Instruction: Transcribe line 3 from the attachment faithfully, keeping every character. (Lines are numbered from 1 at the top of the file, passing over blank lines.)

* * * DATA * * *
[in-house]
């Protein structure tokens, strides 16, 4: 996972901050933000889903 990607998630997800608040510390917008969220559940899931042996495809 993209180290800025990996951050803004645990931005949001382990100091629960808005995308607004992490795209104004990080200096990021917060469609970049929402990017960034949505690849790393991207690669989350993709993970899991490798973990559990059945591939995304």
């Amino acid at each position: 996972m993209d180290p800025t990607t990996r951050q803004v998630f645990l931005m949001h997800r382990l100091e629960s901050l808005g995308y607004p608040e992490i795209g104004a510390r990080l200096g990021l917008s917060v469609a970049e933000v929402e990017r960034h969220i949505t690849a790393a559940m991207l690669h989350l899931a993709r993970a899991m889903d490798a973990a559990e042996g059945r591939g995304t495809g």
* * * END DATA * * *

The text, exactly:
């Amino acid at each position: 996972m993209d180290p800025t990607t990996r951050q803004v998630f645990l931005m949001h997800r382990l100091e629960s901050l808005g995308y607004p608040e992490i795209g104004a510390r990080l200096g990021l917008s917060v469609a970049e933000v929402e990017r960034h969220i949505t690849a790393a559940m991207l690669h989350l899931a993709r993970a899991m889903d490798a973990a559990e042996g059945r591939g995304t495809g």